Seborrheic Dermatitis got its name from the sebaceous glands that produce an oily substance called sebum on your body. Sebum prevents infections and looks after the flexibility and moisture of your skin. However, as the saying goes, too much of anything is wrong. The same applies to such a case. When due to multiple reasons, excess of sebum secretion may have an inflammatory reaction resulting in a red, itchy, flaky skin condition called Seborrheic Dermatitis.
It is quite common and can affect a person of any age and at any time. It is a long-term recurring eczema that is easy to control through self-care or clinical treatment.
The forehead, eyelids, eyelashes, beard, laugh lines, chin, and cheeks are the most commonly affected areas.
According to the National Eczema Association, there is no one cause for Seborrheic Dermatitis yet, but some possible contributors could be
● Medical conditions
You may be wondering if there are perse possible causes, are there various treatments as well?
YES! Seborrhea is so common that it has been easy to identify medical treatments that work, and their level of efficacy has been clocked. Seborrheic dermatitis is 87.7% prevalent in and around the face area. Recurrence of the situation is possible even after long term clinical therapy, so it requires a lifetime commitment.
Some of the well known seborrheic dermatitis treatment focus on clearance or possible reduction of the symptoms like redness, itching, flares, and scaling.
Treatments for seborrheic dermatitis on the face
#1 Antifungal Treatments
Antifungals are the first steps to seborrheic dermatitis treatment used either on its own or in conjunction with other remedies. According to studies by NCBI, antifungals like ciclopirox and ‘azoles’ such as ketoconazole, bifonazole, itraconazole have the same effect as steroids in its treatment but with a considerably lower risk of side effects.
How does it work? Antifungals interact with the membrane of microorganisms and prevent further growth.
How to use it? Topical antifungal creams can be directly applied to the skin. Antifungals can also be consumed orally. Studies have concluded that pills have a good efficacy level than topical treatments in severe cases.
Topical steroids such as corticosteroids are used in severe cases of active flaring. They show rapid improvement within 1-4 weeks but may have some side effects such as skin atrophy, so you must use them for the shortest time possible. According to NCBI, some daily use corticosteroids are Hydrocortisone, Desonide, Fluocinolone, and Betamethasone disproportionate.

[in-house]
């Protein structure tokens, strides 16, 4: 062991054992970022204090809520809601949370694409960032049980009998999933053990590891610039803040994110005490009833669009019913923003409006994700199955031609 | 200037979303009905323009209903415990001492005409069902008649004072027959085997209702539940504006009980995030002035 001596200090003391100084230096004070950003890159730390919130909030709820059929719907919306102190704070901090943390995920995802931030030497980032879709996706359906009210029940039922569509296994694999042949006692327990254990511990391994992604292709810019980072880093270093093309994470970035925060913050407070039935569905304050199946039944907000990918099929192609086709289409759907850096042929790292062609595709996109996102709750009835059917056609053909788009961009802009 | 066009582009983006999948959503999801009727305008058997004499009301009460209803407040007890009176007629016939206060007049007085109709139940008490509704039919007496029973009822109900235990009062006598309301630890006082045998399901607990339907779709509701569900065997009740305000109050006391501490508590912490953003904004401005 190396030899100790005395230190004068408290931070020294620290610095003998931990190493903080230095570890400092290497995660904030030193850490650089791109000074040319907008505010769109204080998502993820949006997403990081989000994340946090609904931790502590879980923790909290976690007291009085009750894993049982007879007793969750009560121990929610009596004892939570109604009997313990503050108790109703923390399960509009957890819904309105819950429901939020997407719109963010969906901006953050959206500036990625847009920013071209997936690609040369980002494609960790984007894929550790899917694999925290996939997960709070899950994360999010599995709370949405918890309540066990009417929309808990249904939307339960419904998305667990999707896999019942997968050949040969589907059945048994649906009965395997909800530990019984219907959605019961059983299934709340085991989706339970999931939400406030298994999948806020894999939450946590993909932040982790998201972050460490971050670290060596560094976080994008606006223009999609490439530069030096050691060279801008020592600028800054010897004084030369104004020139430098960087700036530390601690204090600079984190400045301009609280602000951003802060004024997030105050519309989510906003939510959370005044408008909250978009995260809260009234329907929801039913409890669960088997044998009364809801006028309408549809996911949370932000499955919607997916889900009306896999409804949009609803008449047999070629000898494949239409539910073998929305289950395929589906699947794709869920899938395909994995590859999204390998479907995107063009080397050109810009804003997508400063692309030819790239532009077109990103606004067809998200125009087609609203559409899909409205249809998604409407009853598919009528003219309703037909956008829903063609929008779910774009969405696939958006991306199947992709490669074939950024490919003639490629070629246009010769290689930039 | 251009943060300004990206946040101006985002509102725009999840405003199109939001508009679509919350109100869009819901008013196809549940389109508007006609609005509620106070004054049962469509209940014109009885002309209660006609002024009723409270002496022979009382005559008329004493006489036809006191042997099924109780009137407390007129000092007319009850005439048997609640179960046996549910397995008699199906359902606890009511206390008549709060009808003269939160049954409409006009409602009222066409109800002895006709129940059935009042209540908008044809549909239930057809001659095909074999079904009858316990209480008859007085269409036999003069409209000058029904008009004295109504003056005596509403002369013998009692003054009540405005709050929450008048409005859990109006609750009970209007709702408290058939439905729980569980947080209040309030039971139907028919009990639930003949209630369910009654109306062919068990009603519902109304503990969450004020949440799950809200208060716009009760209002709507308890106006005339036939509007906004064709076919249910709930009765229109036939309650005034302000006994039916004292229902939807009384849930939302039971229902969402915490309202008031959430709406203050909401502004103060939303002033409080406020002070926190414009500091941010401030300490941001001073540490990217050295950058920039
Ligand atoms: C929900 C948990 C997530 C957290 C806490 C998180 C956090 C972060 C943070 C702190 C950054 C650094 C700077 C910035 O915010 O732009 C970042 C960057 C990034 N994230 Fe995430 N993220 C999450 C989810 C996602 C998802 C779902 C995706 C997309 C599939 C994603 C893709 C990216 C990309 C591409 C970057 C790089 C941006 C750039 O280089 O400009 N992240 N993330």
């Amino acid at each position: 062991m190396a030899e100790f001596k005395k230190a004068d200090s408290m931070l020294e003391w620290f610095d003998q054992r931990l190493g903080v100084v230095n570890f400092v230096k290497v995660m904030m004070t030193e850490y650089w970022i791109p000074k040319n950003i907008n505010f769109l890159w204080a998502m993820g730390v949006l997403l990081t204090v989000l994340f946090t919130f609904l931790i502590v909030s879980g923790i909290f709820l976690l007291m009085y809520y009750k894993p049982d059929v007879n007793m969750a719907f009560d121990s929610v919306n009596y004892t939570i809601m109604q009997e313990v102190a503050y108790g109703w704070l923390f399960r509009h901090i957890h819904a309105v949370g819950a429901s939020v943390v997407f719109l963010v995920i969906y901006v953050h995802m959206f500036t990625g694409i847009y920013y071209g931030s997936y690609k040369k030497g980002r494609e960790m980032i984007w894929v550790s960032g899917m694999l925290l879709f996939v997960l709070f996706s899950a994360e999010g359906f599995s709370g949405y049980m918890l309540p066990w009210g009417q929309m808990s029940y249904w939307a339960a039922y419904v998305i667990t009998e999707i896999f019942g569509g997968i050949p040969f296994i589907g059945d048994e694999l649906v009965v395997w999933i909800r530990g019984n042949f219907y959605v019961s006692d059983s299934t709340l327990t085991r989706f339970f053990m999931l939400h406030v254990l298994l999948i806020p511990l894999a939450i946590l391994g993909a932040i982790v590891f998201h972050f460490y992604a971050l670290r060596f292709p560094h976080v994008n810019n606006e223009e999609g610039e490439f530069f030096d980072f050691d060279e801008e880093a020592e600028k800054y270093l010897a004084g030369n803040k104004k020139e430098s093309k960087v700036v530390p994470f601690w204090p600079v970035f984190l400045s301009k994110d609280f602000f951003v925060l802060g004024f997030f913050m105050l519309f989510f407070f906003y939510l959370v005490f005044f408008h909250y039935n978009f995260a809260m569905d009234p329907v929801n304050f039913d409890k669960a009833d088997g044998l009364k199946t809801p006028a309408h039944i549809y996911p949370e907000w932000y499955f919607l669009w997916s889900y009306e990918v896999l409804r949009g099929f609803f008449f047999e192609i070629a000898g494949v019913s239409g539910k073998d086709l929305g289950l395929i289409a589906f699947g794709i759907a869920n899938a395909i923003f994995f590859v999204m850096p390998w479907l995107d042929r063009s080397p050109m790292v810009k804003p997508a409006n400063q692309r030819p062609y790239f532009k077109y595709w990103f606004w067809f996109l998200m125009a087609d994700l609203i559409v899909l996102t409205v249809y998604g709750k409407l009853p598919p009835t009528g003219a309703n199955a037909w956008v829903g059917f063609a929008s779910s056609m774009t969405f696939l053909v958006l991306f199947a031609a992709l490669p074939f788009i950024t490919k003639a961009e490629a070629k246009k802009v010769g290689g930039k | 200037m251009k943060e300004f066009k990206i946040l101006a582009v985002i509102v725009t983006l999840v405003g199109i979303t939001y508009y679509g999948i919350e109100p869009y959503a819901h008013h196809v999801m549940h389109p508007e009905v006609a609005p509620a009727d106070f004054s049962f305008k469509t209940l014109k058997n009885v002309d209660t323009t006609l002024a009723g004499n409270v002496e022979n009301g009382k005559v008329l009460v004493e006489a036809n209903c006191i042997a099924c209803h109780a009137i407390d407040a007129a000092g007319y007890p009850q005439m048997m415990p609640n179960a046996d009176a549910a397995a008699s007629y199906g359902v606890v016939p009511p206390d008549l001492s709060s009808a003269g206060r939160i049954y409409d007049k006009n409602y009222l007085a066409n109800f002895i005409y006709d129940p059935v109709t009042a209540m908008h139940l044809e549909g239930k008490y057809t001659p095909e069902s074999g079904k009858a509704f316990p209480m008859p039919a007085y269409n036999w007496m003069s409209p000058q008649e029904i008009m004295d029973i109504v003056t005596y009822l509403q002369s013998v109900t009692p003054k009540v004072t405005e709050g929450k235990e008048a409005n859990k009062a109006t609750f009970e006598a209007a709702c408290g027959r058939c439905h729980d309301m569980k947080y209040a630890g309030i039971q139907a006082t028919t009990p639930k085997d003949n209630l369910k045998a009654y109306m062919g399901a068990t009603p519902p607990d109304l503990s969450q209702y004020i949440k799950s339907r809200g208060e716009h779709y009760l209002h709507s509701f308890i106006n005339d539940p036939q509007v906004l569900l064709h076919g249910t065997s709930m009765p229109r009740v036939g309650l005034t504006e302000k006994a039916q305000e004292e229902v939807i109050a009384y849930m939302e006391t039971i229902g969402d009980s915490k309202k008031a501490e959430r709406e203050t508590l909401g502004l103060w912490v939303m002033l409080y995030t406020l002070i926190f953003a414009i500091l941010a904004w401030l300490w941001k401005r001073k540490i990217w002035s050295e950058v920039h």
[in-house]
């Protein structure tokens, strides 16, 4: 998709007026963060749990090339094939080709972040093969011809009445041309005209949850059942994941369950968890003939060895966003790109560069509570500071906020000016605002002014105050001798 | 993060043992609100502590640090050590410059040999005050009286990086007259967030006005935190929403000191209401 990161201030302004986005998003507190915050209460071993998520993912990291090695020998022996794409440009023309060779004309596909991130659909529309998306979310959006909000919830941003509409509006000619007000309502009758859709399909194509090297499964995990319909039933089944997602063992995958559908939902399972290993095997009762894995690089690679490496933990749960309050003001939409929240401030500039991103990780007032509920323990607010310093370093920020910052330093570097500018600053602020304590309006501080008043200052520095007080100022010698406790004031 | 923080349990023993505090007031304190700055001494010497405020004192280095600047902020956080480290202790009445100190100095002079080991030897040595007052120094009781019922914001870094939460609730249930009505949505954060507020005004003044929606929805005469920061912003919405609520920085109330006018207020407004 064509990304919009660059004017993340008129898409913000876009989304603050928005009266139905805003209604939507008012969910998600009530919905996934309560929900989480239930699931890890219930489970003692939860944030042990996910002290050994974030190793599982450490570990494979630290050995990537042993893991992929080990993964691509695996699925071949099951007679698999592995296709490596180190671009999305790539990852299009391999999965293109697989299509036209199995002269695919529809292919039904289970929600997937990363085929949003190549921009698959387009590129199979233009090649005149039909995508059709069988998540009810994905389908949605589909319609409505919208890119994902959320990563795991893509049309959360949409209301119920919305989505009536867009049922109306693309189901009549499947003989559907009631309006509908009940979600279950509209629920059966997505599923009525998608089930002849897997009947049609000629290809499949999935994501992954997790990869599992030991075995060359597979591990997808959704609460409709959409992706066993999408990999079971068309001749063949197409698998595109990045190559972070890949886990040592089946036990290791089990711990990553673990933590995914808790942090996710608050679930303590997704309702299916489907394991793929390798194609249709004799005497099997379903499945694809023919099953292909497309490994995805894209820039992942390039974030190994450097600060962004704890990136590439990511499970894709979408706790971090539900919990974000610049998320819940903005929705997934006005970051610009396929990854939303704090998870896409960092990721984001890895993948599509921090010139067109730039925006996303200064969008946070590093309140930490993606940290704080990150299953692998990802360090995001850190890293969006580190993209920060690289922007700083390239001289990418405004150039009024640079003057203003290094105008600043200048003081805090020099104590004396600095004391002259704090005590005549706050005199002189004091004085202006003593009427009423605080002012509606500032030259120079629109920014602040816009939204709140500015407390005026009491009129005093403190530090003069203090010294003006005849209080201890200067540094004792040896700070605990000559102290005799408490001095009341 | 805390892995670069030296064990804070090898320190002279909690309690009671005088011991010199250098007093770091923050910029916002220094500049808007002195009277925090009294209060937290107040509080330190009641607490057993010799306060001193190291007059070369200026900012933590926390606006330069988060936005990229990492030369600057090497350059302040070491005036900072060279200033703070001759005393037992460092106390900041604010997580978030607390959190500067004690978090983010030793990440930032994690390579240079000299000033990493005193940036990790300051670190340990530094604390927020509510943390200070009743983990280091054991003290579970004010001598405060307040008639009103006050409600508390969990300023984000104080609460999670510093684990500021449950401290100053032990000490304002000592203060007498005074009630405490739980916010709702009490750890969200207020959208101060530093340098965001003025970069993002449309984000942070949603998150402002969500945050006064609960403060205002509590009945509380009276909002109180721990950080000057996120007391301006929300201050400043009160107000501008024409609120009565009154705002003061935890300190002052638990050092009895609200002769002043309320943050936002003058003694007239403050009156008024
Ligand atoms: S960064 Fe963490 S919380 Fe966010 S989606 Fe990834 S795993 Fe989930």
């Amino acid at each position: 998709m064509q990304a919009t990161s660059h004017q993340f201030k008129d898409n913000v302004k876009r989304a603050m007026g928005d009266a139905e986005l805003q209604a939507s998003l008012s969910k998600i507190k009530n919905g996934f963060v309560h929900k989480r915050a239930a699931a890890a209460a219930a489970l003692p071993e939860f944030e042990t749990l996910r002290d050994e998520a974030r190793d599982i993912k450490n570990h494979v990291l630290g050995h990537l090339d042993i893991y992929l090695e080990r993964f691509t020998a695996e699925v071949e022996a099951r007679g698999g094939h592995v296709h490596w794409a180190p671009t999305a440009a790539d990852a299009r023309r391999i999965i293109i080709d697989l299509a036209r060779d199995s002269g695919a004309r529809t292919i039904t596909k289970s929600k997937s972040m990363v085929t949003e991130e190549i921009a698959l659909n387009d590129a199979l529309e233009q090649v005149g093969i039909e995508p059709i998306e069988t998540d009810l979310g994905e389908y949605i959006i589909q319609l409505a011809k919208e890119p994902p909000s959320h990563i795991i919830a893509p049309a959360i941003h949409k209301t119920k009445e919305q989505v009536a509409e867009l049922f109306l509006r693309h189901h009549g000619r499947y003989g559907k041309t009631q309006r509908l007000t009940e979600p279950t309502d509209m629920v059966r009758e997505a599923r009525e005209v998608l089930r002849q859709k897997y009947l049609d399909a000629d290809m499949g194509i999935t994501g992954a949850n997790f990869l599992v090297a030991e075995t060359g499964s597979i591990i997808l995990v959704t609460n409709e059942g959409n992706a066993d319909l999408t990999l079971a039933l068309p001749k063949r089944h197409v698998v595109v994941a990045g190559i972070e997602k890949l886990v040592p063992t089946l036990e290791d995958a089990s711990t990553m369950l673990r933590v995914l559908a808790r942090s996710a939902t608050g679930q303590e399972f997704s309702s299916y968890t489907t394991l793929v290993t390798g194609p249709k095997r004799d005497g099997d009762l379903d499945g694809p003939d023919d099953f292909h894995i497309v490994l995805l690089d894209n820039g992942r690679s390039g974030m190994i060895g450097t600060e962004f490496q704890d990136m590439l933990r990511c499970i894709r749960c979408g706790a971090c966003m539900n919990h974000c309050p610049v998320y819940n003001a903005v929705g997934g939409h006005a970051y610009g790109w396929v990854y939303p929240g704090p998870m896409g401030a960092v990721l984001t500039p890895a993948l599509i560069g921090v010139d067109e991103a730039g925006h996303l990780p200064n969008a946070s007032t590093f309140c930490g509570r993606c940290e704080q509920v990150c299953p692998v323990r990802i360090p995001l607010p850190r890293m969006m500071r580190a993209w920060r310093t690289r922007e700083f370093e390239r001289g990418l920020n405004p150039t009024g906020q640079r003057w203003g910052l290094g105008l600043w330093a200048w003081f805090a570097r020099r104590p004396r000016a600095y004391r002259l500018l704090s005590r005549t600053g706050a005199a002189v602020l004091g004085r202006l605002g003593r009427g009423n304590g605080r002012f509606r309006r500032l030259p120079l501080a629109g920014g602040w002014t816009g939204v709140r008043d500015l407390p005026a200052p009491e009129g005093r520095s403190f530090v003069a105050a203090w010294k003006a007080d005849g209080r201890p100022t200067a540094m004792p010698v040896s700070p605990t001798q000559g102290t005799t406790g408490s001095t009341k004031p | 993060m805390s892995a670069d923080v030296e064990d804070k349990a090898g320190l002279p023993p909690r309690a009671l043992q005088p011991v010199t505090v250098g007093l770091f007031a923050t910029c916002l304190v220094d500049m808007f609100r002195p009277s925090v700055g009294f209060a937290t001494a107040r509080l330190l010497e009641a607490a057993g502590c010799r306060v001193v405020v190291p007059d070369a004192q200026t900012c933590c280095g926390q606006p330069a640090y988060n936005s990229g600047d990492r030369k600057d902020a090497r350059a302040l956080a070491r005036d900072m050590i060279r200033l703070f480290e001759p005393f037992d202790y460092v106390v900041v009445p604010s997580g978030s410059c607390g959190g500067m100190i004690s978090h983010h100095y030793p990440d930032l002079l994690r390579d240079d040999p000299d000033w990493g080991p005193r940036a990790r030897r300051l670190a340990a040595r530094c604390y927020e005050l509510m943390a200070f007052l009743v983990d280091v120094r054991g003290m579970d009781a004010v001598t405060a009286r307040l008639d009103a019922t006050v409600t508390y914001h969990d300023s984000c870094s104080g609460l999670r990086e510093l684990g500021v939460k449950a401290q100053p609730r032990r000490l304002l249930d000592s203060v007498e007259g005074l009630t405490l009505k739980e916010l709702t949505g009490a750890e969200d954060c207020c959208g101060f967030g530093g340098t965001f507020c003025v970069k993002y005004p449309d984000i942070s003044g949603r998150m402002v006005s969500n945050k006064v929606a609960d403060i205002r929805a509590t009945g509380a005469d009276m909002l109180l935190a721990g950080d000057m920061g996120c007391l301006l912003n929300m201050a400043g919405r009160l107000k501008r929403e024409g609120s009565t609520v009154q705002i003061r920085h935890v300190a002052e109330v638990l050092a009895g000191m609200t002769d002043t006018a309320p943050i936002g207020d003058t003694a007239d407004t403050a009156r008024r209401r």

How does it work? Corticosteroids stimulate hormones to reduce inflammation and helps repair the tissues.
How to use it? They come as lotions, creams, and ointments for direct application.
#3 Skin barrier creams
Changes in the composition of the outer layer of the epidermis may make the skin barrier permeable and prone to bacteria and infections. There is yeast-like Malassezia globosa that destroys the wall and eats away the oil, resulting in flaky and itchy skin. Some skin barrier creams include glycerol, petroleum jelly, and mineral oil that restores the barrier and keeps it moisturized.
How does it work? Skin barrier creams act as a physical barrier from contaminating agents. It keeps the integrity of the barrier and prevents water depletion in the skin to maintain moisture.
How to use it? Directly apply on the skin.
Antihistamines are oral medications that help in reducing itching and flares. Diphenhydramine and loratadine are well known oral antihistamines.
How do they work? Antihistamines work against the histamines in the body that are responsible for symptoms like itching, redness, and flares.
How to use it? They are available for oral consumption as capsules, chewable tablets, and syrups.
Seborrheic dermatitis is usually characterized by scaly or flaky skin formation. Gently removing the scales by using coal tar, sulfur, or salicylic acid can help reduce the symptoms.
How does it work? Keratolytics soften the skin by promoting the shedding of the hoarse upper layer and allows medications to work better. They also reduce cell formation and sebum secretion.
How to use it? Gently rub the infected area and clean it.
SD patients may also opt for phototherapy in which the skin is exposed to narrowband ultraviolet light.
How does it work? It causes the skin to produce vitamin D that promotes skin repair and reduces itching and inflammation. Patients may also opt for a low dose of oral isotretinoin therapy, which is a type of vitamin A that helps in speeding up the renewal process of the skin.
How does it work? Isotretinoin reduces the size of the sebum glands and sebum secretion.
You can use olive oil or mineral oil to remove flaky skin gently. There is also the option of fish oil supplements. According to the Penn State Milton S Hershey Medical Centre, fish oil intake may reduce the symptoms of seborrheic dermatitis. Aloe vera is the most common home remedy for skin. SD patients often find relief from itching and flares by using aloe vera gel.
You may adopt the following preventive measures for a quality life:
● Set up a good skincare routine with daily use antifungal creams, moisturizers, and face wash.
● Wash the affected area regularly.
● Avoid products that may include alcohol.
● Avoid hot baths.
● Use mild cleansing agents like baby shampoo for sensitive areas like the eyelids.
● Keep your skin moisturized.
● Wear clothes made of natural fiber that provide you with good circulation.
● Spend more time under the sun.
Seborrheic Dermatitis is a lifelong condition that will come and go over time. However, recent medical advancements and affordable home remedies have made SD quite manageable. Make sure to follow the treatment mentioned above methods to get rid of seborrheic dermatitis from your facial area and boost your confidence!